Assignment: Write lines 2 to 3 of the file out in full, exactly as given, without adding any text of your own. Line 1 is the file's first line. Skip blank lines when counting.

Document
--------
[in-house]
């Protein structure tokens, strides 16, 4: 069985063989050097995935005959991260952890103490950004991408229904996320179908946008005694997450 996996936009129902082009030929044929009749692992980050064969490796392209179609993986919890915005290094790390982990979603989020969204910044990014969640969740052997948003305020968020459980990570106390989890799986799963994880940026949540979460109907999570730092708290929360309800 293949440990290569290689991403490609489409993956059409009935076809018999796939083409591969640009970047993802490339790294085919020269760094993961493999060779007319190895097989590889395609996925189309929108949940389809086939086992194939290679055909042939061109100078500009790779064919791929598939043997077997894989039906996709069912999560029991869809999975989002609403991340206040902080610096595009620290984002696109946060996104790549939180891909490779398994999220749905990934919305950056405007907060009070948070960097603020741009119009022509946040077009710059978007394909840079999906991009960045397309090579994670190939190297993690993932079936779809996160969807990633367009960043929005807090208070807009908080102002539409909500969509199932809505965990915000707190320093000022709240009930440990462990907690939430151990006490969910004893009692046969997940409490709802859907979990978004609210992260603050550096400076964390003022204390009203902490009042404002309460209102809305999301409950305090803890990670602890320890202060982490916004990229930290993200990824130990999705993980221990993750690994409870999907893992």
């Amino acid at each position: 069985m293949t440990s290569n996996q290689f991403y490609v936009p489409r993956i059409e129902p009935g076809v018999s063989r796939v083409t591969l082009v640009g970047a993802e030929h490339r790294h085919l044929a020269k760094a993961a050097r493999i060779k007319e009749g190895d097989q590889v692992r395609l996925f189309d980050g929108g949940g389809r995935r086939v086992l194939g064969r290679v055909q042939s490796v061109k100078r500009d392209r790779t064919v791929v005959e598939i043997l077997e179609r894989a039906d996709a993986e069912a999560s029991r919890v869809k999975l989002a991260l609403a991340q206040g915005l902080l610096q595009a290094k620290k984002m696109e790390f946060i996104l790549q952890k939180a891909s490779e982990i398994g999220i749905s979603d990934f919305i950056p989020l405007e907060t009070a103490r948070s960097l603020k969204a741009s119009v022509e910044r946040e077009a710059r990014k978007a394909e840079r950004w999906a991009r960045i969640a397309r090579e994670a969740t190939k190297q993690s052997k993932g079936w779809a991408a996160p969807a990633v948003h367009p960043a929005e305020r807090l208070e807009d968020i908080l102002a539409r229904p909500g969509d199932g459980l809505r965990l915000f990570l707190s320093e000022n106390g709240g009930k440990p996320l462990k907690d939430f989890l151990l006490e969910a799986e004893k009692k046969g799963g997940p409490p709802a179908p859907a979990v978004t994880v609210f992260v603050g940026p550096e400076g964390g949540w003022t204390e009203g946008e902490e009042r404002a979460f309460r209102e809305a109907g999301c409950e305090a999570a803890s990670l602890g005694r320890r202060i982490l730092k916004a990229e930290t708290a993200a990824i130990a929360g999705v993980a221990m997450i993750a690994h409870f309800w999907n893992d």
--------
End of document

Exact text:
């Protein structure tokens, strides 16, 4: 069985063989050097995935005959991260952890103490950004991408229904996320179908946008005694997450 996996936009129902082009030929044929009749692992980050064969490796392209179609993986919890915005290094790390982990979603989020969204910044990014969640969740052997948003305020968020459980990570106390989890799986799963994880940026949540979460109907999570730092708290929360309800 293949440990290569290689991403490609489409993956059409009935076809018999796939083409591969640009970047993802490339790294085919020269760094993961493999060779007319190895097989590889395609996925189309929108949940389809086939086992194939290679055909042939061109100078500009790779064919791929598939043997077997894989039906996709069912999560029991869809999975989002609403991340206040902080610096595009620290984002696109946060996104790549939180891909490779398994999220749905990934919305950056405007907060009070948070960097603020741009119009022509946040077009710059978007394909840079999906991009960045397309090579994670190939190297993690993932079936779809996160969807990633367009960043929005807090208070807009908080102002539409909500969509199932809505965990915000707190320093000022709240009930440990462990907690939430151990006490969910004893009692046969997940409490709802859907979990978004609210992260603050550096400076964390003022204390009203902490009042404002309460209102809305999301409950305090803890990670602890320890202060982490916004990229930290993200990824130990999705993980221990993750690994409870999907893992």
């Amino acid at each position: 069985m293949t440990s290569n996996q290689f991403y490609v936009p489409r993956i059409e129902p009935g076809v018999s063989r796939v083409t591969l082009v640009g970047a993802e030929h490339r790294h085919l044929a020269k760094a993961a050097r493999i060779k007319e009749g190895d097989q590889v692992r395609l996925f189309d980050g929108g949940g389809r995935r086939v086992l194939g064969r290679v055909q042939s490796v061109k100078r500009d392209r790779t064919v791929v005959e598939i043997l077997e179609r894989a039906d996709a993986e069912a999560s029991r919890v869809k999975l989002a991260l609403a991340q206040g915005l902080l610096q595009a290094k620290k984002m696109e790390f946060i996104l790549q952890k939180a891909s490779e982990i398994g999220i749905s979603d990934f919305i950056p989020l405007e907060t009070a103490r948070s960097l603020k969204a741009s119009v022509e910044r946040e077009a710059r990014k978007a394909e840079r950004w999906a991009r960045i969640a397309r090579e994670a969740t190939k190297q993690s052997k993932g079936w779809a991408a996160p969807a990633v948003h367009p960043a929005e305020r807090l208070e807009d968020i908080l102002a539409r229904p909500g969509d199932g459980l809505r965990l915000f990570l707190s320093e000022n106390g709240g009930k440990p996320l462990k907690d939430f989890l151990l006490e969910a799986e004893k009692k046969g799963g997940p409490p709802a179908p859907a979990v978004t994880v609210f992260v603050g940026p550096e400076g964390g949540w003022t204390e009203g946008e902490e009042r404002a979460f309460r209102e809305a109907g999301c409950e305090a999570a803890s990670l602890g005694r320890r202060i982490l730092k916004a990229e930290t708290a993200a990824i130990a929360g999705v993980a221990m997450i993750a690994h409870f309800w999907n893992d």